Basically, in comparison with part 1, the Openstack authentication against the Keystone server is now achieved by OpenAM itself, thanks to a specialized authentication module.
Our belgium partners Paradigmo ( ) enhanced the previous solution exposed in part 1.
This authentication module is also responsible for storing the Keystone token in the user’s OpenAM session, so that it can be later retrieved by the J2EE agent running in the OpenIG web container.
Yet, OpenIG remains, to add keystone tokens to client requests on the fly.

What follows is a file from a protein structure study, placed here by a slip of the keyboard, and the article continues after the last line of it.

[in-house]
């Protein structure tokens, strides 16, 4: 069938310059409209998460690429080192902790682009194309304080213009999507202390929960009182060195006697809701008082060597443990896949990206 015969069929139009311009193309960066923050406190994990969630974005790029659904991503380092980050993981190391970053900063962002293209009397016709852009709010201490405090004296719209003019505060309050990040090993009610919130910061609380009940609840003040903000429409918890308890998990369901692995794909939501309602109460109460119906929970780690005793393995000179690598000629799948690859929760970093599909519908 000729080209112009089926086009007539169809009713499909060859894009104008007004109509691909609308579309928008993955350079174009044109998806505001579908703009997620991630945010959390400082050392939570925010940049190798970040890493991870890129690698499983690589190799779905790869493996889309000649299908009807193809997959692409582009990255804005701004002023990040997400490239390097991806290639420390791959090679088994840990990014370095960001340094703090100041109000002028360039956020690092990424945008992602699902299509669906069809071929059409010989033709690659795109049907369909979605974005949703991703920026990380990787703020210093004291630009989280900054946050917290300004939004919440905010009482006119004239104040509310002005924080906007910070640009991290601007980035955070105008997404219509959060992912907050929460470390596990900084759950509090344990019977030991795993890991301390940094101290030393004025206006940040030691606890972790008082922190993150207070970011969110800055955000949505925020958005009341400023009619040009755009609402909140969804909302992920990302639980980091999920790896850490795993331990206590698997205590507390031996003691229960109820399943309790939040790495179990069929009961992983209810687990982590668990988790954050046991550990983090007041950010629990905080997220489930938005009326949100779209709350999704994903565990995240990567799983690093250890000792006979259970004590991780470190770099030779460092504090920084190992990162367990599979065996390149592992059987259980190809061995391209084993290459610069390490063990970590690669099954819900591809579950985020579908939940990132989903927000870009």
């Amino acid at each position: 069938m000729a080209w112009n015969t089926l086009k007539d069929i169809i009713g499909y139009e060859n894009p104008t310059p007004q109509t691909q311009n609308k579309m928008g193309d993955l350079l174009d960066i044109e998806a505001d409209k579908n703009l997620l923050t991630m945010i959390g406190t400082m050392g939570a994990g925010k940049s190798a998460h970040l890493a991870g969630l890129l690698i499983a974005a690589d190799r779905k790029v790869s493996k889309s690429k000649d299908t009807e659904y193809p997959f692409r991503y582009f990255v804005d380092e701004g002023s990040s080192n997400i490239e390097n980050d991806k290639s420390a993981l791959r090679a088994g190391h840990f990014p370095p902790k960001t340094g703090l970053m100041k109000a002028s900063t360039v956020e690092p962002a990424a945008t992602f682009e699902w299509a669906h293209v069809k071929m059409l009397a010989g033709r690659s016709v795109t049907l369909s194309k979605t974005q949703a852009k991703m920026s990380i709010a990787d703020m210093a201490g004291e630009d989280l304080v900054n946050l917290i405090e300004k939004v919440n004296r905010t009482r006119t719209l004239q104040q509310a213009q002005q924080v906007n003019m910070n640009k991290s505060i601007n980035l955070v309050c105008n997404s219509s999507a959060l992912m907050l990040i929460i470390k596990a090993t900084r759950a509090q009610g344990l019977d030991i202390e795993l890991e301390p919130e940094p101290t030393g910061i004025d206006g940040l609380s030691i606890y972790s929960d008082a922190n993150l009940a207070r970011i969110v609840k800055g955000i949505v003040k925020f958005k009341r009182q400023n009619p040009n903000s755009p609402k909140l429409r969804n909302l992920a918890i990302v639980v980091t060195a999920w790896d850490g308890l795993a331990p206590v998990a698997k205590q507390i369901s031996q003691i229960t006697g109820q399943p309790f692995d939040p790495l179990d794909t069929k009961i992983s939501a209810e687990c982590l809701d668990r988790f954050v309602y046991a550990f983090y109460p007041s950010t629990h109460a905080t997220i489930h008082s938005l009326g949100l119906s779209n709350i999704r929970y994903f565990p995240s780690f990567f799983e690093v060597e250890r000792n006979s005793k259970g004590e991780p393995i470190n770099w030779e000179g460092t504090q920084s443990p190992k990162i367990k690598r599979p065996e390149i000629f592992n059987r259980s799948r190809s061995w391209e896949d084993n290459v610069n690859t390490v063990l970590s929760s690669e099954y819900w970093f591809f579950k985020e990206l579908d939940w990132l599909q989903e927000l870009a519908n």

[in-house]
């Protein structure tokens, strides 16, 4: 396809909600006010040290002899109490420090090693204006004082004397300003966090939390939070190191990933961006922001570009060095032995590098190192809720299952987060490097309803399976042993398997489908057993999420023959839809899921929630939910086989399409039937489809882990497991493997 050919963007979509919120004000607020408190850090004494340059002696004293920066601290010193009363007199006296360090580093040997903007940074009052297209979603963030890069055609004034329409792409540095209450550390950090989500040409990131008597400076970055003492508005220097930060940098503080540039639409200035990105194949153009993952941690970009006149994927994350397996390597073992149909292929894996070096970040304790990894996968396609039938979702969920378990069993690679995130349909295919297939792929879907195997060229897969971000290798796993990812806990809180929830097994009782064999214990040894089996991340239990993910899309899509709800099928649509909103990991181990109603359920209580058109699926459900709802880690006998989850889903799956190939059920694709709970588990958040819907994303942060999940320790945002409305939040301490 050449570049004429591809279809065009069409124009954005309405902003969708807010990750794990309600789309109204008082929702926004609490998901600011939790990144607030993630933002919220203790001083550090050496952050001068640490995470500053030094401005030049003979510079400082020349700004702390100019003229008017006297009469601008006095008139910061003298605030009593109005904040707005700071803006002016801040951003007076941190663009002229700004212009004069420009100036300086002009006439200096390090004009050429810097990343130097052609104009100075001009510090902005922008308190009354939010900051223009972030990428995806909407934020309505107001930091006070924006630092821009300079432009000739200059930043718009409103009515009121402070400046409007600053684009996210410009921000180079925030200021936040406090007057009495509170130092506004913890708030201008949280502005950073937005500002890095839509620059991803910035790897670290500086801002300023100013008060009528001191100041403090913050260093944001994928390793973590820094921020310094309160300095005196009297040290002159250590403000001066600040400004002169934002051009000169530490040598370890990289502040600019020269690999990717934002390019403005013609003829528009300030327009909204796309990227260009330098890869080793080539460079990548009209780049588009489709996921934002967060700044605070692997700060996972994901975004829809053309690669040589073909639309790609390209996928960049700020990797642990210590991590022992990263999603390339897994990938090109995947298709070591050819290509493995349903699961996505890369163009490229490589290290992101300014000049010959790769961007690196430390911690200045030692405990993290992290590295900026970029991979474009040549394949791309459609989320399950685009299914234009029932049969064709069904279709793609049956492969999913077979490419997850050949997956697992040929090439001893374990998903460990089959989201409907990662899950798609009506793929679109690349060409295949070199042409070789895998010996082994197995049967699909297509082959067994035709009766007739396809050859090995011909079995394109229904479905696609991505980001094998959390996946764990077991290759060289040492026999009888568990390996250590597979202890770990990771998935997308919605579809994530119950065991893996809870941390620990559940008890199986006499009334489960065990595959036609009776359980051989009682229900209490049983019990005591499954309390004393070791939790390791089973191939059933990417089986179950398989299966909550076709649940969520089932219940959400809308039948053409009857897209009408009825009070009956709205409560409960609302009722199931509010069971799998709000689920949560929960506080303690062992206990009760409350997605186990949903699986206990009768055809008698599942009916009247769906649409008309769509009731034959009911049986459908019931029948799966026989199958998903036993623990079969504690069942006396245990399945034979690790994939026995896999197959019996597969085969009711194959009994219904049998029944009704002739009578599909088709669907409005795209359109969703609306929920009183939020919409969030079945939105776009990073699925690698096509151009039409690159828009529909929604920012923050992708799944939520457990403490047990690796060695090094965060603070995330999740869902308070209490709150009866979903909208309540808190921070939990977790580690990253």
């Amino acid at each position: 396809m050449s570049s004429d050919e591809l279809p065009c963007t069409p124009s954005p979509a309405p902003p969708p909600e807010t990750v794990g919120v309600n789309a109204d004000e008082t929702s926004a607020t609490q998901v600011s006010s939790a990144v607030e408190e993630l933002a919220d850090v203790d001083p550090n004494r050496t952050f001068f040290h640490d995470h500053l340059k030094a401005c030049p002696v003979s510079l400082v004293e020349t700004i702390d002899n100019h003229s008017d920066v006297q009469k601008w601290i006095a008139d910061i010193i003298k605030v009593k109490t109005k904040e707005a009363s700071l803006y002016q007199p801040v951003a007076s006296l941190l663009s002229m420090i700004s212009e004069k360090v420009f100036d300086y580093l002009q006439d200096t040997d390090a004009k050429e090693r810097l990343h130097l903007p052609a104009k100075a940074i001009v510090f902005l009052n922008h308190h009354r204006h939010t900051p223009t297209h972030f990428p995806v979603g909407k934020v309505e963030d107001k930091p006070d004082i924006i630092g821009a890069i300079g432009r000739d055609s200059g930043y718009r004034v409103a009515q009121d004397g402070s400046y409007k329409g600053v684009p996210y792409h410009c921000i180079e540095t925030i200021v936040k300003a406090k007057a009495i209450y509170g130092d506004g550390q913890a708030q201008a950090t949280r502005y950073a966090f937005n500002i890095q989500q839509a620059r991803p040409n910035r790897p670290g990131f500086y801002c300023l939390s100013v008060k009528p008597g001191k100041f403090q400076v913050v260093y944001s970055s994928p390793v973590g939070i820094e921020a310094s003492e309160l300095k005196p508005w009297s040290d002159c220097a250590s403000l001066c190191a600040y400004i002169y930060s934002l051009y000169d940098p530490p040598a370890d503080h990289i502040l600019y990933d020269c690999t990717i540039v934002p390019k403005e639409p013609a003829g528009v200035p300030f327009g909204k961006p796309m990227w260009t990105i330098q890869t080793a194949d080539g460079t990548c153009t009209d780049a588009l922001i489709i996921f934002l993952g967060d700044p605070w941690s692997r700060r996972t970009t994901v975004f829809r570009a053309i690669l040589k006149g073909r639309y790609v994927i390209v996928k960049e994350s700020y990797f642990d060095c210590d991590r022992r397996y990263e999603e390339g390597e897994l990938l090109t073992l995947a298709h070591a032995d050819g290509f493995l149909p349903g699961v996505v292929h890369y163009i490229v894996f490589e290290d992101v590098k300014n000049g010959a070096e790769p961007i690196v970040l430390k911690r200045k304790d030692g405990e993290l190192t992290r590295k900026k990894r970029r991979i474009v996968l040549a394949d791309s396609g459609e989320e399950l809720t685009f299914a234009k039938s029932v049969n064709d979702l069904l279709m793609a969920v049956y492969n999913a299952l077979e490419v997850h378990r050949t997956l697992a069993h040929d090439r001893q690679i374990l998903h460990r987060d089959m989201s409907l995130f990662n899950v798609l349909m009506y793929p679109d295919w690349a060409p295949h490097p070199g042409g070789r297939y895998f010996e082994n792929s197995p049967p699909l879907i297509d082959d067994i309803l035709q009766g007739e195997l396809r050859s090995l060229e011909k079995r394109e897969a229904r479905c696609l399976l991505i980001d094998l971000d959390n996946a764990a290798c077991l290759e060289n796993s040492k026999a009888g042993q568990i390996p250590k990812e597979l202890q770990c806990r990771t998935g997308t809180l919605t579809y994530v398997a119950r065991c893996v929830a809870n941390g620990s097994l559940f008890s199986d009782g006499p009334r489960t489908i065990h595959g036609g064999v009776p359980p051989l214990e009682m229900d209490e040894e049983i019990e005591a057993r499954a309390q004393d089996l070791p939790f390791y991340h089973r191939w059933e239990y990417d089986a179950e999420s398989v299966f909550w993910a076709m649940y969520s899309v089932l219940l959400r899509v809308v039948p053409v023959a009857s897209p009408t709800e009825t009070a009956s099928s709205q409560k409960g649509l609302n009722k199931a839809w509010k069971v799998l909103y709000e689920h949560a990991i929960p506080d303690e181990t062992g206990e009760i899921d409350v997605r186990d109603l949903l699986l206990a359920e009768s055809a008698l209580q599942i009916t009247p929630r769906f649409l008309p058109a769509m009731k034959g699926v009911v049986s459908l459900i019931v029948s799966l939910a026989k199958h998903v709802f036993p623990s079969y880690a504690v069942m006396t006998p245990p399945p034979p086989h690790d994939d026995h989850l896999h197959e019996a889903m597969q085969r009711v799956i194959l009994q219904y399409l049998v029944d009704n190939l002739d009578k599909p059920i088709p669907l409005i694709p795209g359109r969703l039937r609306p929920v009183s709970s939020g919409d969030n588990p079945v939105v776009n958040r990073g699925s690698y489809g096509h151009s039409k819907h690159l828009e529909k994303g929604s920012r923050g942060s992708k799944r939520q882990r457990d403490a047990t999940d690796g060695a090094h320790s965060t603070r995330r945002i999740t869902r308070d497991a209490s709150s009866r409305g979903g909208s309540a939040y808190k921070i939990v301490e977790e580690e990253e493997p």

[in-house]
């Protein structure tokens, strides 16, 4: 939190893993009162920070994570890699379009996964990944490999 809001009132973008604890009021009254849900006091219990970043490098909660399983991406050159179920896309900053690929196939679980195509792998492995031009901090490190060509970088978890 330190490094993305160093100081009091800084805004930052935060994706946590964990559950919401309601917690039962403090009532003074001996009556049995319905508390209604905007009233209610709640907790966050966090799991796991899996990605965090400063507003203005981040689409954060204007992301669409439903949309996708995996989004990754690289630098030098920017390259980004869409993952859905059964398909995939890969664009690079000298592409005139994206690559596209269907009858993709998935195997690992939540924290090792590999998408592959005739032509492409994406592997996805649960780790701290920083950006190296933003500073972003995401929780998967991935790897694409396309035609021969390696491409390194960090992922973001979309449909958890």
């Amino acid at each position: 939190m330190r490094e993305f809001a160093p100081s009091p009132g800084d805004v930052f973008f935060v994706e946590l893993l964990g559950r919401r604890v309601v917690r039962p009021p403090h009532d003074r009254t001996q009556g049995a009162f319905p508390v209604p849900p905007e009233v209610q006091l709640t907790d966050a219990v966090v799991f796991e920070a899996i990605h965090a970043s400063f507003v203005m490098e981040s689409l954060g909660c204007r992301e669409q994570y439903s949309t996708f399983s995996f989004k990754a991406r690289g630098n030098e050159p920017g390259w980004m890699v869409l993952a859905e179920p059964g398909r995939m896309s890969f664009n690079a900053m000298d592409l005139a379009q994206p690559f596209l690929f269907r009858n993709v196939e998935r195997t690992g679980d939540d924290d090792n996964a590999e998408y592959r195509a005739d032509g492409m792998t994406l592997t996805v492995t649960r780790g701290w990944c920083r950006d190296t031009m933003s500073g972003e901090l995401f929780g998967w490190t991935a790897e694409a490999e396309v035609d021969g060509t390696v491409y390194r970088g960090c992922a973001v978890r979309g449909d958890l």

This architecture leverages OpenAM authentication framework and API’s and also benefits from OpenAM session failover feature if enabled. It also makes it easier to store and retrieve Keystone tokens than if it’d been implemented on the OpenIG side.
The diagram below depicts OpenIG internals …
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